William Wallace - Former TTFA president

FIFA president Gianni Infantino has been given the green light to retake control of the T&T Football Association (TTFA).

Delivering a judgement during a virtual hearing yesterday, Chief Justice Ivor Archie and Appellate Judge Nolan Bereaux ruled that the lawsuit brought by embattled former president William Wallace and his United TTFA team had contravened the TTFA’s constitution.

The decision means that FIFA is free to reintroduce the Normalisation Committee which they replaced Wallace’s team with in March.

With such a move, FIFA may also choose to lift the TTFA’s indefinite suspension, which it applied after Wallace and his team failed to withdraw the lawsuit by its extended ultimatum in September.

FIFA had previously indicated that the lifting of the suspension was contingent on the withdrawal of the lawsuit and modification of the TTFA’s legislation and constitution to prevent similar legal action in the future. However, based on the Appeal Court’s findings the latter may now be unnecessary.

Wallace and his team may still have a lifeline if they desire to pursue the case to its fullest, as they can still appeal the Court of Appeal’s ruling to the Privy Council. They are also free to pursue a case before the Court of Arbitration for Sport (CAS).

However, Wallace told Guardian Media yesterday that he was throwing in the towel on the matter.

“The court has ruled and we respect the ruling of our courts. As I said before, this is final for me. This is final for me. I am not going beyond this,” Wallace said moments after the ruling.

“I said we would have stated our case and as far as I am concerned, Justice Gobin’s decision would always be very important to me, whether it was struck out based on the application of the law or jurisdiction.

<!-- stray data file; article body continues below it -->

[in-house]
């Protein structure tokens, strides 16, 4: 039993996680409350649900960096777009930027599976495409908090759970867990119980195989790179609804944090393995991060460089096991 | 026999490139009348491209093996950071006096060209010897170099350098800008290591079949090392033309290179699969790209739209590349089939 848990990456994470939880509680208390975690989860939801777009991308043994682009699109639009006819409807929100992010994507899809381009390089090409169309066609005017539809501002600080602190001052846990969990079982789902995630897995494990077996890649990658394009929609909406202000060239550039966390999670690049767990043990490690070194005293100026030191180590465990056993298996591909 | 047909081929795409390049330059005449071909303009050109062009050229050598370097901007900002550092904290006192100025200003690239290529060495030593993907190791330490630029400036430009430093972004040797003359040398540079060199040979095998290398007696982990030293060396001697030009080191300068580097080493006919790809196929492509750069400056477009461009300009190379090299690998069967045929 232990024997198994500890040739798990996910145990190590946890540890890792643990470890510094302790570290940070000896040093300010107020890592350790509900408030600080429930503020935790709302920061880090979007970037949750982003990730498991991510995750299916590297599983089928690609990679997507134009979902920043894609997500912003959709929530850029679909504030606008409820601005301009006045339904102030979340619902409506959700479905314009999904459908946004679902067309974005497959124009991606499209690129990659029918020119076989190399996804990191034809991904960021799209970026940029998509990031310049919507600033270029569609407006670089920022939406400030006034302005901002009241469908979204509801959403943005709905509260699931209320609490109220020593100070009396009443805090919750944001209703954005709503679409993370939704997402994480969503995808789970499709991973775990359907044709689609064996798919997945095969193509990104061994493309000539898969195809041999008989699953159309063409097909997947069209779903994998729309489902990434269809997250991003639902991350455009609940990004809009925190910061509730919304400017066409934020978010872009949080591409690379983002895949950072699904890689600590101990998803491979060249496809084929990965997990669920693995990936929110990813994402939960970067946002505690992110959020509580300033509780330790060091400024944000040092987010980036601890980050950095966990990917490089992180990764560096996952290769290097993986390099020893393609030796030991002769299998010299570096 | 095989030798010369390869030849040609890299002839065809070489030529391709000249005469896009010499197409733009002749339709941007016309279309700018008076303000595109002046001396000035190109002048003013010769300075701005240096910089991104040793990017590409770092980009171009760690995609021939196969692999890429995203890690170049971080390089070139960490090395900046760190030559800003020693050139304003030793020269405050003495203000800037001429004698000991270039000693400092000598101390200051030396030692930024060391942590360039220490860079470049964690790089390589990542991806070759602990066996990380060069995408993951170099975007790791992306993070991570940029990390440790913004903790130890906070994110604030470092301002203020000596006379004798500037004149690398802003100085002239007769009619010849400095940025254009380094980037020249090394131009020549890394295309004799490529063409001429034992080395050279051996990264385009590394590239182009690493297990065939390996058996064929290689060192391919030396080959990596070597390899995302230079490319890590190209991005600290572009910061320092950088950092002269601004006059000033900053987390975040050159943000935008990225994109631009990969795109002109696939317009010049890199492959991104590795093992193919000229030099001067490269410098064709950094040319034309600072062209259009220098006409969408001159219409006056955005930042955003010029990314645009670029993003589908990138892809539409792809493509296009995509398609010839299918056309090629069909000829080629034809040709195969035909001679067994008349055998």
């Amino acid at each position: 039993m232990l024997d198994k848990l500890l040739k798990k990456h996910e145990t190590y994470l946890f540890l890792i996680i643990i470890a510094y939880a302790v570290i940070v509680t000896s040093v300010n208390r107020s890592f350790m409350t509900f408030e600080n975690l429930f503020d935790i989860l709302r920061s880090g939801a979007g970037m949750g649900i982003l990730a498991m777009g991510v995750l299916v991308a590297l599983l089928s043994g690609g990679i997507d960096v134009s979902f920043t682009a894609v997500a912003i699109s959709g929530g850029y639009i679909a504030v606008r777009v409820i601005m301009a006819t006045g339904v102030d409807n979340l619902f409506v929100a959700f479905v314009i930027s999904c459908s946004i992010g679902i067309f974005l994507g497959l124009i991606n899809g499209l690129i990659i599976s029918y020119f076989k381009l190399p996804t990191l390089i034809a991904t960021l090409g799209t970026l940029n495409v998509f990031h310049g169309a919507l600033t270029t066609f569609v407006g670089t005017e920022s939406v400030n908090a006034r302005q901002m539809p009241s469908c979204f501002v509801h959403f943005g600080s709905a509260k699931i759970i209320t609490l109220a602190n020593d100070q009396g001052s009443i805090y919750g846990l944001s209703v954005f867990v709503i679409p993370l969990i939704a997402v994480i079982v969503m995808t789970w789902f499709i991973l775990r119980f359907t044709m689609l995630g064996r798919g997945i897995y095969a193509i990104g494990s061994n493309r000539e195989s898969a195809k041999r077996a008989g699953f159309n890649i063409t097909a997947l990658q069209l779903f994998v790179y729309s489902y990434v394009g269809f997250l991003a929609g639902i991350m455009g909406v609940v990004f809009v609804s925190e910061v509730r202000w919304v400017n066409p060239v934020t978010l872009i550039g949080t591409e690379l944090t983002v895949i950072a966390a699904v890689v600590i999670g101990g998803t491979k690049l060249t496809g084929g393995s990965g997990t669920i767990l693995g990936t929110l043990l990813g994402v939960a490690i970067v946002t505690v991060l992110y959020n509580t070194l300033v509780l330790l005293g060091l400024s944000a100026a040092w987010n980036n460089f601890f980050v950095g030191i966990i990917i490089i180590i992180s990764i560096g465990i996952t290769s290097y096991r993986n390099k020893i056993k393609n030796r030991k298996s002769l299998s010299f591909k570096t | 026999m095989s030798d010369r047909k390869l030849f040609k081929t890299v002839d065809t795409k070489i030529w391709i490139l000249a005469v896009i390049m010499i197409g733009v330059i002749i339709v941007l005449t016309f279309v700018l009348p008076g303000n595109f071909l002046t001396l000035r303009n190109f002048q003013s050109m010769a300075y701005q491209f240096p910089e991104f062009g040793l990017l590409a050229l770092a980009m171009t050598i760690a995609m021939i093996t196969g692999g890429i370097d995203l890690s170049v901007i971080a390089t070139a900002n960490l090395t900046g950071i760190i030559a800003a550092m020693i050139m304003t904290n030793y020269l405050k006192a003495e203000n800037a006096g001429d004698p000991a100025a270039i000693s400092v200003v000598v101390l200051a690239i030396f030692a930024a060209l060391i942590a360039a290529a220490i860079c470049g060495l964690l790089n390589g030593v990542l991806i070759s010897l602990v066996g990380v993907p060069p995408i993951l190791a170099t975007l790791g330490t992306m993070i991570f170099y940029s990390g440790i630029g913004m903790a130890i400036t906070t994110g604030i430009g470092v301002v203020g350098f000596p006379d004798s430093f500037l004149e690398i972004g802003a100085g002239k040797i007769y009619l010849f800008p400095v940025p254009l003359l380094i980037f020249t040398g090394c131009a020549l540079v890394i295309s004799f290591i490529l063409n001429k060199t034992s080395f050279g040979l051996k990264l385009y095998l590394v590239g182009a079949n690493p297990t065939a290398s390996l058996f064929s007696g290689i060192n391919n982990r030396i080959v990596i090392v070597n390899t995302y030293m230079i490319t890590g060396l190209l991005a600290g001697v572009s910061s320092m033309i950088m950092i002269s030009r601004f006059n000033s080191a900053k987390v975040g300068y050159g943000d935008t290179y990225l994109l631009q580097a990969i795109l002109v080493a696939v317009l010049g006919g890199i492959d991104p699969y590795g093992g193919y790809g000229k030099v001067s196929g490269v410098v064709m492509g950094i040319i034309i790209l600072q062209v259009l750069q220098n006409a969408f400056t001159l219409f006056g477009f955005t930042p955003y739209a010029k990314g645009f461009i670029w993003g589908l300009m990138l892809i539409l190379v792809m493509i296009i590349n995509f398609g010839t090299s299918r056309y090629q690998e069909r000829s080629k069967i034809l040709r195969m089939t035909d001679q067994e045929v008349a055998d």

“It was heard. Fate allowed that and there was enough in that decision for me. So now we move on.”

Justice Bereaux, who wrote the substantive judgement yesterday, noted that the TTFA constitution prescribes that all disputes between itself and FIFA should be dealt with by CAS.

“The fact that such a provision is enshrined in the TTFA’s constitution means that the TTFA and its executive are bound to comply. The result is that the filing of these proceedings was a breach of the TTFA’s constitution,” Bereaux said.

He also said that High Court Judge Carol Gobin, who heard the case despite FIFA’s jurisdictional protest and found in Wallace’s team’s favour, was wrong to rule that FIFA’s statutes, which deal with the appointment of normalisation committees to member federations, were inconsistent with the Act of Parliament which incorporated the TTFA. Bereaux said the legislation gave the TTFA the power to adopt FIFA’s laws and policies in its constitution.

“Having made its choice and having bound itself by its own constitution to comply, it cannot now act outside of its provisions,” Bereaux said, as he ruled that the CAS was the more appropriate forum as it is comprised of sporting experts.

Bereaux also stated that Gobin should have stayed the case as requested by FIFA and referred it to arbitration.

While Archie merely gave his nod to Bereaux’s written judgement, he decided to weigh in on Gobin’s handling of the case.

“It was neither prudent case management nor an economical deployment of judicial time and resources to attempt to finally determine the substantive issues and to deliver a judgement less than a week before the scheduled hearing of the interlocutory appeal…Zeal is commendable but it must not obscure the need for caution,” Archie said.